Help Parents Age Well With a Drive in the Dark–After Christmas

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Christmas decorations make streets look festive, homes look welcoming. Especially at night, they transform the ordinary into something uplifting and magical. In a world of uncertainty and unrest, the colors and twinkling of the holiday lights on homes seem–in a way– protective, signaling all is well within.  And so it was comfortable for me to take a drive around my town last night to view the holiday lights. 

After a wonderful Christmas eve party that included many little ones, representing the 3rd and 4th generations of a 96-year-old and his 87-year-old wife, I decided to extend the festive feeling by taking a detour on the way home to see lighted Christmas decorations on streets I rarely travel.

While the decorations are amateur, compared to the extravaganza we’ve seen in the Phoenix, Arizona area, they showcase the hard work and commitment of families to enhance their homes, yards, and neighborhood–a laudable goal and certainly appreciated.

As I climbed out of my car into the black, frigid night to snap these pictures (wearing non-sensible shoes), I could glimpse party-goers within, hear dogs barking to signal a stranger approaching, and realize some home owners had turned in for the night but left their colored lights glowing warmly in the yard.

Standing outside on the edge of their frozen property, I wondered if anyone realized the pleasure their displays provide. I wondered how many of us drive around to look at the lights; then wondered do we take our spouses and our children to enjoy the lights?  Do we ever think of taking an aging parent, relative, or friend?

I’m sharing some of last night’s pictures here. Perhaps you’ll be inspired as I am–to take a senior out for a drive after dark–before the year ends and the decorations come down.

Many seniors don’t drive at night. They often don’t even get out at night. Here’a an opportunity for a change of everyday scenery that adds interest to their lives, fills the after-Christmas void, and once again contributes to helping parents, grandparents, and those we care about age well.

The Day After Christmas

Saturday, December 26, 2009
The Day After Christmas–also see 2010 update: The After-Christmas Let-Down
https://helpparentsagewell.com/2010/12/26/the-day-after-christmas-3/

What happens after an event that we’ve been anticipating–hearing about well in advance–takes place? No matter the event, it happens (present tense). Then it’s over. Ended. Done. And we are left with the emotional residue–wonderful or not so wonderful, depending.

When it’s something we’ve been dreading, it’s no doubt an emotional relief to have it over. When it’s something we’ve looked forward to, and it meets or exceeds our expectations, we may be filled with happiness and wish it could last. But since it can’t, we can feel sad, or it’s a “let down.”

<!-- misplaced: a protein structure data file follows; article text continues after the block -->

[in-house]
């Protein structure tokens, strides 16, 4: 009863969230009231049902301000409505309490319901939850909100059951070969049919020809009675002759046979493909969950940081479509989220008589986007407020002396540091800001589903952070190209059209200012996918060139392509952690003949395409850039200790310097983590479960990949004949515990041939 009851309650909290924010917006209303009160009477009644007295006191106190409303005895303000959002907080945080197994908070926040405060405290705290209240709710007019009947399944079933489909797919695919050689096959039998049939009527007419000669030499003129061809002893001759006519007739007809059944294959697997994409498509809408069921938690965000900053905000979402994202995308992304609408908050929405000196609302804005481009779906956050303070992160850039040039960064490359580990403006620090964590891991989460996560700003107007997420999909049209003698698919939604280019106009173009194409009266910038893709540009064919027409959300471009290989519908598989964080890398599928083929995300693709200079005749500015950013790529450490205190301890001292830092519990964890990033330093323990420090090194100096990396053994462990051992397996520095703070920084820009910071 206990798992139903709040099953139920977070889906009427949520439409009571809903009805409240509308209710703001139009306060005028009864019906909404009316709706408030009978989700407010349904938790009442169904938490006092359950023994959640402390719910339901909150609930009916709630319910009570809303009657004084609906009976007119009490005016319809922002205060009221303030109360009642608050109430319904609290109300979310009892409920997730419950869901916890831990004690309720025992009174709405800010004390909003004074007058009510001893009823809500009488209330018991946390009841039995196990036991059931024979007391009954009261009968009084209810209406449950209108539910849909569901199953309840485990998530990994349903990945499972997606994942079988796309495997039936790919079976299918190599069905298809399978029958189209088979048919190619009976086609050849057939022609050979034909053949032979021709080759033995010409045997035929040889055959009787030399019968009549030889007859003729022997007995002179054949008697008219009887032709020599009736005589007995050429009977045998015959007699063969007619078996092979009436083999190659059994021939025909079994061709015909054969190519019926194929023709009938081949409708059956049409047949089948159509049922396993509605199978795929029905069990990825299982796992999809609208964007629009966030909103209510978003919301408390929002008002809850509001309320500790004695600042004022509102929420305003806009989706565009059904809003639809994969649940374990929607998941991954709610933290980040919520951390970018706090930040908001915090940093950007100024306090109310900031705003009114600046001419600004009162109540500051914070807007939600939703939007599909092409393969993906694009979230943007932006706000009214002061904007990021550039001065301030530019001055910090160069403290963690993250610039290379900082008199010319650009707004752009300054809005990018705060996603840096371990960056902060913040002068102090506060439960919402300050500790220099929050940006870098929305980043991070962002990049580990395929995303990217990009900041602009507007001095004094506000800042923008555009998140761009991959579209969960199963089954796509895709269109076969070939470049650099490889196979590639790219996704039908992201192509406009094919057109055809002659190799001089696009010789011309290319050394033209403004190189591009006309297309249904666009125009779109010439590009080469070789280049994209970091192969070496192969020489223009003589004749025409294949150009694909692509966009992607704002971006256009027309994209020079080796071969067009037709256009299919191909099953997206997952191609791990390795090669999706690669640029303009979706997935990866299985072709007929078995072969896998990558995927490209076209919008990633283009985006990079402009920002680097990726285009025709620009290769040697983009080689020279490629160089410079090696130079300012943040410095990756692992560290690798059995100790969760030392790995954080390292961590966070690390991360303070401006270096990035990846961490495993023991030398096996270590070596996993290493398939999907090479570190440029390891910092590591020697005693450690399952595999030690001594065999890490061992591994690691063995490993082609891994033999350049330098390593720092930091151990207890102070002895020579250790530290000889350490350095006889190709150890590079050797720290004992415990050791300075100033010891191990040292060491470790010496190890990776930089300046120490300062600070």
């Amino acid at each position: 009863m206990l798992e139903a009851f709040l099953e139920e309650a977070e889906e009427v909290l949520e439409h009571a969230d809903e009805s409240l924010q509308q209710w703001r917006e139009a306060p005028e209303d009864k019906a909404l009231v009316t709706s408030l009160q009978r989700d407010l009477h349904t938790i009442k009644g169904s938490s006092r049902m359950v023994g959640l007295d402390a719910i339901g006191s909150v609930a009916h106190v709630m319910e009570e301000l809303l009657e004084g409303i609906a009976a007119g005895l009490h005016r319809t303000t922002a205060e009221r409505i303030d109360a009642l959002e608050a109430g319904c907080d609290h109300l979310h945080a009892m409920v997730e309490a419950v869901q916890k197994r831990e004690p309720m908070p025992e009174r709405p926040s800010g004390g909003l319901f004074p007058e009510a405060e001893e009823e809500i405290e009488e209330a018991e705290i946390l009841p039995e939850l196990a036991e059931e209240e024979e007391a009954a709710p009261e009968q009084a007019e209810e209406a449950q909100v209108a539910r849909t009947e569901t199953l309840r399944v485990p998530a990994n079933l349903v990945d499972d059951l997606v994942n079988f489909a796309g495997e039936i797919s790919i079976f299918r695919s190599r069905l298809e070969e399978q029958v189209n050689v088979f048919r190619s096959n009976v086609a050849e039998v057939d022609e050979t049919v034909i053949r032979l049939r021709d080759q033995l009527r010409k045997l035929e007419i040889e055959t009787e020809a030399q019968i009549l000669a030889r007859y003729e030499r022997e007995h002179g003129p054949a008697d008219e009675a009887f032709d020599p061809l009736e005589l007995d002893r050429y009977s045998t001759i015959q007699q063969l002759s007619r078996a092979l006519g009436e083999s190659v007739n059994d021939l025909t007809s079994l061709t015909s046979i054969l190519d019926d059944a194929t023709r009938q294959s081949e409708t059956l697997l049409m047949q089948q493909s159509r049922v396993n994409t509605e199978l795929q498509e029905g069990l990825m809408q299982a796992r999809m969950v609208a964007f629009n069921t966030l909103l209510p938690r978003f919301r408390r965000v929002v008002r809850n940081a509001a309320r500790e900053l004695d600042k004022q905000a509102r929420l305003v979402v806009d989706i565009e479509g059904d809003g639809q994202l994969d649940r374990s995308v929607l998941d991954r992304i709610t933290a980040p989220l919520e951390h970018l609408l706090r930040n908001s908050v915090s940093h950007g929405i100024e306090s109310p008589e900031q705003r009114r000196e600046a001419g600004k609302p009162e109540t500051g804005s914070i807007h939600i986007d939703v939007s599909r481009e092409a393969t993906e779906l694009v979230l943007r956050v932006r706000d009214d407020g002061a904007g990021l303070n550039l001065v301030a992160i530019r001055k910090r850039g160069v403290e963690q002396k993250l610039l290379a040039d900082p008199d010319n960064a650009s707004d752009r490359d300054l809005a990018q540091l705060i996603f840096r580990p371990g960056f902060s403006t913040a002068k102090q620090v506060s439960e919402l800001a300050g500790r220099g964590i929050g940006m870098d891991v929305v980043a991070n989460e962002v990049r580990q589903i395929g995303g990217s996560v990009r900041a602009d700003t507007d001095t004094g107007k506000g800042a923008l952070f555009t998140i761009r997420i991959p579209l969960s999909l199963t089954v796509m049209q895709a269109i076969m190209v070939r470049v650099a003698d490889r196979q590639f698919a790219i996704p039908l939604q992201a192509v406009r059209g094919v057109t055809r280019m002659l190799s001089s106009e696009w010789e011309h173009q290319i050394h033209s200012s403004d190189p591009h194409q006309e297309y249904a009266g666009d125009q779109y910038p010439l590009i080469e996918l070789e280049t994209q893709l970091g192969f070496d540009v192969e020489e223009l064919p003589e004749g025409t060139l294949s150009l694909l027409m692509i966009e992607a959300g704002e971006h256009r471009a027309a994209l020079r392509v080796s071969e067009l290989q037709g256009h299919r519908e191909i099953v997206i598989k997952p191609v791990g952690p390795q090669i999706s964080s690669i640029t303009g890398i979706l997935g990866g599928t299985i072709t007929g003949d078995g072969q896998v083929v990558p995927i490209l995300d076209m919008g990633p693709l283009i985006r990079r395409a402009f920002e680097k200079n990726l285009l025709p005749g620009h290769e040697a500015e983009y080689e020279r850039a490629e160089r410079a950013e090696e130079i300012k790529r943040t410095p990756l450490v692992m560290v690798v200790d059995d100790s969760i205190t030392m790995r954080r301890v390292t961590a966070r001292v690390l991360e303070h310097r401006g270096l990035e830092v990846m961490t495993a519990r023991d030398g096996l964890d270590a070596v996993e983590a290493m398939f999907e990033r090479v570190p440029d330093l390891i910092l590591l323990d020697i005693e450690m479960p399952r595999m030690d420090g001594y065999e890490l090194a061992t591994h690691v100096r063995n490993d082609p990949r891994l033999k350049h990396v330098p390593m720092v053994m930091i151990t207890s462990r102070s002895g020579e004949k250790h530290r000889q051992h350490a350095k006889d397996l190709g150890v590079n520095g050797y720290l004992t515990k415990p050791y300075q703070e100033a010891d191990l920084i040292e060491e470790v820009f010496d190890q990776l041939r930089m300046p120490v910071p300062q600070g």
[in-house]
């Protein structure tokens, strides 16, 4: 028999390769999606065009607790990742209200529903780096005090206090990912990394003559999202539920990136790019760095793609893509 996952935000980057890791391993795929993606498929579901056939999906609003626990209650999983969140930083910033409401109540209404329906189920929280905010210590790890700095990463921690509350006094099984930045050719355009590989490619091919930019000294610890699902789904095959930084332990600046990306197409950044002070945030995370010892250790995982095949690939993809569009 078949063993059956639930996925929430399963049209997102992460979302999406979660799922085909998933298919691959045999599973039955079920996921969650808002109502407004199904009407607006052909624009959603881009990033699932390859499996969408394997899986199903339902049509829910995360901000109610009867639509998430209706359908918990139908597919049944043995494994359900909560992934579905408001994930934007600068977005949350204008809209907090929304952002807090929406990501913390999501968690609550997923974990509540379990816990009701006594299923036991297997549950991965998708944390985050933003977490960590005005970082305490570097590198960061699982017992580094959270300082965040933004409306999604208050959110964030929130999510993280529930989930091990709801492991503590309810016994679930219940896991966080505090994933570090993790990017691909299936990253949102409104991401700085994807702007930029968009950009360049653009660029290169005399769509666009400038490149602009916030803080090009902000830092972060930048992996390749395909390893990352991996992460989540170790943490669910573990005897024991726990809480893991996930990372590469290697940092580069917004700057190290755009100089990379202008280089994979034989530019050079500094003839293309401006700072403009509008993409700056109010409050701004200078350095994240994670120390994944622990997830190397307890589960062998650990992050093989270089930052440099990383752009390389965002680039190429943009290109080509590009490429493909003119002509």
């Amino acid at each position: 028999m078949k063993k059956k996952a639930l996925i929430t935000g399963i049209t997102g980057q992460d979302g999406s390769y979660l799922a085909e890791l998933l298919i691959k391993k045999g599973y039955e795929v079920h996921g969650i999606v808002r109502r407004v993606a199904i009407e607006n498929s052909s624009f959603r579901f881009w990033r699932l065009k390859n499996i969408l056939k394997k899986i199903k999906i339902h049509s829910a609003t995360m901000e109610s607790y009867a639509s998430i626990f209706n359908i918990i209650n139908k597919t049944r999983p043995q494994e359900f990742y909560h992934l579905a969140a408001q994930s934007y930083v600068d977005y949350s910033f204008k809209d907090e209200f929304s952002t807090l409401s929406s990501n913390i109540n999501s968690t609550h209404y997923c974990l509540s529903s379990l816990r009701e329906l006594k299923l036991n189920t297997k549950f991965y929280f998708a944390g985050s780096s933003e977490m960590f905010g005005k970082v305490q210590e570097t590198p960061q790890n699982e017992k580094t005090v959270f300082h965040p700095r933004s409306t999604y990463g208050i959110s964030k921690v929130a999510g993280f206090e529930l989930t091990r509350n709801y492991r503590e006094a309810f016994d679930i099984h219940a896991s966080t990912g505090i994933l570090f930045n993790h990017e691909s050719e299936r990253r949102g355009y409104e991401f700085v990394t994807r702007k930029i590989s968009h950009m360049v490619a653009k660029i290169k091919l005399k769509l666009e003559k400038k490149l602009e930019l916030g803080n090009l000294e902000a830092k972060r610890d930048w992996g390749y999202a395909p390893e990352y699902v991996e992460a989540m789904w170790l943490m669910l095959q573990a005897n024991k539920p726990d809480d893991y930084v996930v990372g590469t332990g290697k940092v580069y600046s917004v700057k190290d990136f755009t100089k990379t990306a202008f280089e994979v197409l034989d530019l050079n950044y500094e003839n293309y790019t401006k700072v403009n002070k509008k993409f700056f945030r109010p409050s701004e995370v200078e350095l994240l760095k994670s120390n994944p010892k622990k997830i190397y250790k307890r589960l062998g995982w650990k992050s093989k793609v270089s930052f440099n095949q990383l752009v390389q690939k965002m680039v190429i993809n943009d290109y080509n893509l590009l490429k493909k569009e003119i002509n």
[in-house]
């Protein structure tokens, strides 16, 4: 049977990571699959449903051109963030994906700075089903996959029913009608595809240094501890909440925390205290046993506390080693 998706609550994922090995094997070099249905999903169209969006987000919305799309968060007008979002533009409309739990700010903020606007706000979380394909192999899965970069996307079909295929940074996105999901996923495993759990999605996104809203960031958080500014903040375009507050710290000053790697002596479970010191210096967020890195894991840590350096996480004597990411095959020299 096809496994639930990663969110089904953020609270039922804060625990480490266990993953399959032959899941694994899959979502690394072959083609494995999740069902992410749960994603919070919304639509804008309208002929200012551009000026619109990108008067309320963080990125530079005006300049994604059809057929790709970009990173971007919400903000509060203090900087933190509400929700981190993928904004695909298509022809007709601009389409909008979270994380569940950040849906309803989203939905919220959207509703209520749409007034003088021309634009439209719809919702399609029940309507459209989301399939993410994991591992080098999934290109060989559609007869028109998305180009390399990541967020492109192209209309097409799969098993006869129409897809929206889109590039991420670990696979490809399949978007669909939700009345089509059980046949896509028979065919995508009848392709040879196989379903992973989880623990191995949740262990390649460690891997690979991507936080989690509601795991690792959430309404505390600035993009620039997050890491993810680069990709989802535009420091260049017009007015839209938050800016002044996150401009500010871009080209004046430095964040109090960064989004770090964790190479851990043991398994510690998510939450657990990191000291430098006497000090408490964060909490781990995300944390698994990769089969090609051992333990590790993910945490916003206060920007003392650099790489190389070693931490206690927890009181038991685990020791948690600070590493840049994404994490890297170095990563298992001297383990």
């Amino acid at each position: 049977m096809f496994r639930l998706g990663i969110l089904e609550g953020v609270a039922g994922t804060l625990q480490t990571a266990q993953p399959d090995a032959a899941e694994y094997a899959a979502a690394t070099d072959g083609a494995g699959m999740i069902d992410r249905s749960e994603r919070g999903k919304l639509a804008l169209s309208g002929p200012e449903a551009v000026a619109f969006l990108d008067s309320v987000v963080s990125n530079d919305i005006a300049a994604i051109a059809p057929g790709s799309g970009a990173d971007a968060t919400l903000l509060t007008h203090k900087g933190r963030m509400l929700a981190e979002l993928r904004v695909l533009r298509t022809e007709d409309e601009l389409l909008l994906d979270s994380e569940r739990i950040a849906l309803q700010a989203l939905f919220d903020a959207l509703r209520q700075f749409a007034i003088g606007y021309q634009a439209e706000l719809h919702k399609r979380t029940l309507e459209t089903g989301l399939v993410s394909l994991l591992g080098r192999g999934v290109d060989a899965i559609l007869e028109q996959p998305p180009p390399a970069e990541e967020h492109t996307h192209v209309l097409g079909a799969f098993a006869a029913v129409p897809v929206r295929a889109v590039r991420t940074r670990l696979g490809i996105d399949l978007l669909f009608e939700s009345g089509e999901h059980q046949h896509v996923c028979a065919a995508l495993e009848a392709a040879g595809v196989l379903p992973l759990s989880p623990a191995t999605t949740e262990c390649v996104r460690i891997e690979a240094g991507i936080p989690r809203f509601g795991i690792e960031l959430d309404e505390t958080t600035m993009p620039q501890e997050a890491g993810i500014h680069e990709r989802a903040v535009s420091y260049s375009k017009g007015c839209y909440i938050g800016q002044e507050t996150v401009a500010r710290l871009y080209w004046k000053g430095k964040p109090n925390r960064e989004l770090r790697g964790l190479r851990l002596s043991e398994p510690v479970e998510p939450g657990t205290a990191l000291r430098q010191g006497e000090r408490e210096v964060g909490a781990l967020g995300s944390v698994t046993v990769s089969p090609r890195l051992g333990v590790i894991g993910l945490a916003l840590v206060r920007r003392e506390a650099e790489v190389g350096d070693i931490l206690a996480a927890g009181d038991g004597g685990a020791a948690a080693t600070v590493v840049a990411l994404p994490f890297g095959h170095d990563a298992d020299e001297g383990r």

The day after Christmas suggests such an ending and it’s not uncommon for people who enjoy the festivities to have an emotional response. When aging parents have busy lives the holidays don’t necessarily fill a void, rather they are a welcome addition to an already busy schedule. When parents live alone, however, and don’t have a busy life, the void left when the holidays end can intensify feelings of emptiness and of being alone. And the fact that winter weather sets in and it gets dark earlier doesn’t help.

Can adult children inflate that let down feeling? Yes. First, refer to this past Tuesday’s post and reread the three suggestions. Next, use your 2010 technology/calendar to ensure the three suggestions aren’t forgotten.

I am remembering the advice given to me by a priest interviewed for my divorce book years ago. He talked about the importance of touching base on a regular basis with people we care about when they face challenges or need us in their lives. To this end, he wrote on his calendar at regular intervals–daily, twice weekly, weekly, monthly etc. etc.–“phone so-and-so,” putting their telephone numbers next to their names. He said it was the only way he could be certain of regularly continuing the connection. That advice turned out to be helpful for me at certain times with my counselees and their parents. It’s rarely lack of interest that prevents us from doing something additional on a regular basis. More likely we just get busy and forget.

So once again I guess we need to be thinking about picking up the phone–after we take out our 2010 calendar or whatever technology we use and write in a few names and numbers of our older, living alone friends and possibly even our parents.
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For an additional idea that adds upbeat short-or-long-as-you-want-to-make-it stimulation for older people before the New Year begins click the link above.